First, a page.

Like any corporation during this pandemic, the UC constantly pushes the narrative of workers as heroes and has shown their performative gratitude that is predictably not translated behind the scenes. AFSCME 3299 is a union representing 27,000 service and patient care workers across each UC campus and hospital. These frontline workers or heroes, as the UC likes to call them, have been denied personal protective equipment (PPE) and will be the first to face massive layoffs. Already 300 workers have been laid off this past week due to “budget cuts,” most of them being people of color working in dining services. In addition, UC has threatened to cut $500,000 from undocumented student resource centers. This is a troubling warning considering the proposed 3,000 member layoffs, tuition hikes, increased class sizes, and cuts to student resources. This tale of artificial scarcity has unions like AFSCME 3299 questioning the $40 billion that this enterprise hoards. According to the union’s recent research presentation, the UC has over $5 billion in excess capital liquidity reserves, an additional $5.2 billion in unrestricted endowment funds, and they have already liquidated $2 billion in excess capital reserves.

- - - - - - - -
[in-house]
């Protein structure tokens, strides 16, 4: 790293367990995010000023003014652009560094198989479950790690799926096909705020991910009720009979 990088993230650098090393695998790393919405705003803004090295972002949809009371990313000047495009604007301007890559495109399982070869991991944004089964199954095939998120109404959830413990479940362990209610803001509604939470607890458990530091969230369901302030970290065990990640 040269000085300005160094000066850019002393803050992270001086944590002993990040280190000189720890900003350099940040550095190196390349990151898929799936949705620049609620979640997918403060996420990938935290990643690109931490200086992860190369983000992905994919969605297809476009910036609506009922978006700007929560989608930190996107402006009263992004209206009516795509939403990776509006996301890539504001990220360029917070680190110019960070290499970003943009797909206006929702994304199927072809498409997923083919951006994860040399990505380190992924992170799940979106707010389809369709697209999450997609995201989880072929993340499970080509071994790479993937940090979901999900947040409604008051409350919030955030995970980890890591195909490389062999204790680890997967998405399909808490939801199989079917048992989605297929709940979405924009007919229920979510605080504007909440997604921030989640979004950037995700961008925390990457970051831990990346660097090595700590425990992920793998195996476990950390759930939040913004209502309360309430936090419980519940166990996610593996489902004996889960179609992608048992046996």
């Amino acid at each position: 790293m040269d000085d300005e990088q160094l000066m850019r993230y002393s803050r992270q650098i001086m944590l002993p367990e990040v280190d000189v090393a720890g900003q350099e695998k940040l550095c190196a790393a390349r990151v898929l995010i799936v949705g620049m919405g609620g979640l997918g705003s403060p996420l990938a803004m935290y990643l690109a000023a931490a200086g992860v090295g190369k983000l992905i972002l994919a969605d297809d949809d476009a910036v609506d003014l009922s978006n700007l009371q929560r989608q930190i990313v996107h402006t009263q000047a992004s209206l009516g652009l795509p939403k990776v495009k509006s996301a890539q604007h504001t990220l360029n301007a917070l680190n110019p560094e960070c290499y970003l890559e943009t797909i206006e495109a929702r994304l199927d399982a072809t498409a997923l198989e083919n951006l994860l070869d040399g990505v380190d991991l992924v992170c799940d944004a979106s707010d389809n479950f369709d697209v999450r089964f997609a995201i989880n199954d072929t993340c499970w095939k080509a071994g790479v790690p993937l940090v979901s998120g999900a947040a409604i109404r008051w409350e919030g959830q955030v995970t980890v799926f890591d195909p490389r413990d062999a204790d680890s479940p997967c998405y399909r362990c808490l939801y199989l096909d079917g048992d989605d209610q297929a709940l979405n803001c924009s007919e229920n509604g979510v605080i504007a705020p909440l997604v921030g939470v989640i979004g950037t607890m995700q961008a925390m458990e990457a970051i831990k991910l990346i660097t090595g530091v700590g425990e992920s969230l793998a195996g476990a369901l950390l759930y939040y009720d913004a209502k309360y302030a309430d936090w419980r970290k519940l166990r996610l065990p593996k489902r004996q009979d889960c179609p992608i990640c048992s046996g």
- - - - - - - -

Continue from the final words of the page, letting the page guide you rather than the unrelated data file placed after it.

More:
The UC has over $10 billion readily available to support the campus community and still audaciously begs for the same corporate grant reliefs. AFSCME 3299 uses this information to say that while it fights for increased state funding for students and workers, the UC must make use of their endowment and reserves to avoid any and all austerity measures. These numbers simply do not add up to the narrative that the UC is taking a devastating hit under this pandemic nor does it warrant their begging for the same billionaire corporation tax breaks from the federal government. Yet this narrative has been intentionally used to justify not reducing the expensive tuition, campus costs, and fees in the shift to spring, summer, and fall online instructions. At the same time, they are still able to seamlessly invest $68 million into the Mauna Kea thirty-meter telescope project desecrating indigenous land.